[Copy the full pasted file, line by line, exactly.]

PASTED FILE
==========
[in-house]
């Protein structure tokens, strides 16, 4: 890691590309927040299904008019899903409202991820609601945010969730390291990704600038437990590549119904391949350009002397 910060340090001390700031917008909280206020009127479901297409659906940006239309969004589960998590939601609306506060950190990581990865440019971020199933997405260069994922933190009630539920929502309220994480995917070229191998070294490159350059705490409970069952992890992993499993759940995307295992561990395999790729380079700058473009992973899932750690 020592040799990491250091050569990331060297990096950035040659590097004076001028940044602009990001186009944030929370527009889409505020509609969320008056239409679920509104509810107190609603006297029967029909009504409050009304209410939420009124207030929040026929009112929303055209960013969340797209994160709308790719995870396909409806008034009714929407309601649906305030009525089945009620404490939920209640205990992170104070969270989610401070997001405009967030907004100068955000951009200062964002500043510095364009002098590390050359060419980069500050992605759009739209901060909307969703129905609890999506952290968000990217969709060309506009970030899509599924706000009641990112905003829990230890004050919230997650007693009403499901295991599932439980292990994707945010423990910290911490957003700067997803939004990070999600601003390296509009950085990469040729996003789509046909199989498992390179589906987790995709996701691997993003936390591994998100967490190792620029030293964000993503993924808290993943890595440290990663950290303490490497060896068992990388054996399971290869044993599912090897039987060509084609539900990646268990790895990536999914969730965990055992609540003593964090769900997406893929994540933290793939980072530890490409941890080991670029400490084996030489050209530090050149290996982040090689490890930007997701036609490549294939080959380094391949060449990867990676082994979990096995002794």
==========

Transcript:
[in-house]
């Protein structure tokens, strides 16, 4: 890691590309927040299904008019899903409202991820609601945010969730390291990704600038437990590549119904391949350009002397 910060340090001390700031917008909280206020009127479901297409659906940006239309969004589960998590939601609306506060950190990581990865440019971020199933997405260069994922933190009630539920929502309220994480995917070229191998070294490159350059705490409970069952992890992993499993759940995307295992561990395999790729380079700058473009992973899932750690 020592040799990491250091050569990331060297990096950035040659590097004076001028940044602009990001186009944030929370527009889409505020509609969320008056239409679920509104509810107190609603006297029967029909009504409050009304209410939420009124207030929040026929009112929303055209960013969340797209994160709308790719995870396909409806008034009714929407309601649906305030009525089945009620404490939920209640205990992170104070969270989610401070997001405009967030907004100068955000951009200062964002500043510095364009002098590390050359060419980069500050992605759009739209901060909307969703129905609890999506952290968000990217969709060309506009970030899509599924706000009641990112905003829990230890004050919230997650007693009403499901295991599932439980292990994707945010423990910290911490957003700067997803939004990070999600601003390296509009950085990469040729996003789509046909199989498992390179589906987790995709996701691997993003936390591994998100967490190792620029030293964000993503993924808290993943890595440290990663950290303490490497060896068992990388054996399971290869044993599912090897039987060509084609539900990646268990790895990536999914969730965990055992609540003593964090769900997406893929994540933290793939980072530890490409941890080991670029400490084996030489050209530090050149290996982040090689490890930007997701036609490549294939080959380094391949060449990867990676082994979990096995002794």